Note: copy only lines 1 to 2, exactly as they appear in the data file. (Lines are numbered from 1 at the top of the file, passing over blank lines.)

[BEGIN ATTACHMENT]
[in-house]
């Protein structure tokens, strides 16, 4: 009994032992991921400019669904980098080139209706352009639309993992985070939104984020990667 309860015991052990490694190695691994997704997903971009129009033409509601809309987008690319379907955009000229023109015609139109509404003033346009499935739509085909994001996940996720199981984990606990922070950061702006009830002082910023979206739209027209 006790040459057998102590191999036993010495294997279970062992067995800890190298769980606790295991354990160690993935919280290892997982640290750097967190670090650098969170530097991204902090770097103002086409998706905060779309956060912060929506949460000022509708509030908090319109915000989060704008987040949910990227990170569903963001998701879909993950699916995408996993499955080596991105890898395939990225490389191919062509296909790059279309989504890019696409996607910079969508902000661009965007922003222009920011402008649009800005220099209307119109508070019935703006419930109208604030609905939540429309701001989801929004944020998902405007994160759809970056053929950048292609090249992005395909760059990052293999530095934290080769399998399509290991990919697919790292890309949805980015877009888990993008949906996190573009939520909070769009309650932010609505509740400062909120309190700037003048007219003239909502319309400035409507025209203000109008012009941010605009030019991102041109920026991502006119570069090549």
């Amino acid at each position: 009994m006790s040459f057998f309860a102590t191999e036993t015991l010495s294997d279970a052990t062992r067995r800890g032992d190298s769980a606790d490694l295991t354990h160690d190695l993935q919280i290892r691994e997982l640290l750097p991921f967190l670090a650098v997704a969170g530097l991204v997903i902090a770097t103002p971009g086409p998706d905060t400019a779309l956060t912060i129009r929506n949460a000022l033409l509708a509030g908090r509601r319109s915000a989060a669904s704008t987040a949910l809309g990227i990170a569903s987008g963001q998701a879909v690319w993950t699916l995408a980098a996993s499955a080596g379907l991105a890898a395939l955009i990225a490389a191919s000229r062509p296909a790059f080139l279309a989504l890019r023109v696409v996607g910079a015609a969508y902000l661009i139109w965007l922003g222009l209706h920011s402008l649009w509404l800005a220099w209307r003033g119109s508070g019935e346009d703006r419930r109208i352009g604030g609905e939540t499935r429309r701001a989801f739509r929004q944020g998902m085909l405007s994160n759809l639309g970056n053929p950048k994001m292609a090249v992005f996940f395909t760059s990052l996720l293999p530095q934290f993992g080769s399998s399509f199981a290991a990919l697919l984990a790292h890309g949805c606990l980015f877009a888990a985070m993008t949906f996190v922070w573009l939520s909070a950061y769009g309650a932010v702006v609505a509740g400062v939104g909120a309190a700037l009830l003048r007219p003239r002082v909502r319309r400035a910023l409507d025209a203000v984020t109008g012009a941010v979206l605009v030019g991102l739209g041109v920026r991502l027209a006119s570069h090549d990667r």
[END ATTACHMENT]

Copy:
[in-house]
């Protein structure tokens, strides 16, 4: 009994032992991921400019669904980098080139209706352009639309993992985070939104984020990667 309860015991052990490694190695691994997704997903971009129009033409509601809309987008690319379907955009000229023109015609139109509404003033346009499935739509085909994001996940996720199981984990606990922070950061702006009830002082910023979206739209027209 006790040459057998102590191999036993010495294997279970062992067995800890190298769980606790295991354990160690993935919280290892997982640290750097967190670090650098969170530097991204902090770097103002086409998706905060779309956060912060929506949460000022509708509030908090319109915000989060704008987040949910990227990170569903963001998701879909993950699916995408996993499955080596991105890898395939990225490389191919062509296909790059279309989504890019696409996607910079969508902000661009965007922003222009920011402008649009800005220099209307119109508070019935703006419930109208604030609905939540429309701001989801929004944020998902405007994160759809970056053929950048292609090249992005395909760059990052293999530095934290080769399998399509290991990919697919790292890309949805980015877009888990993008949906996190573009939520909070769009309650932010609505509740400062909120309190700037003048007219003239909502319309400035409507025209203000109008012009941010605009030019991102041109920026991502006119570069090549």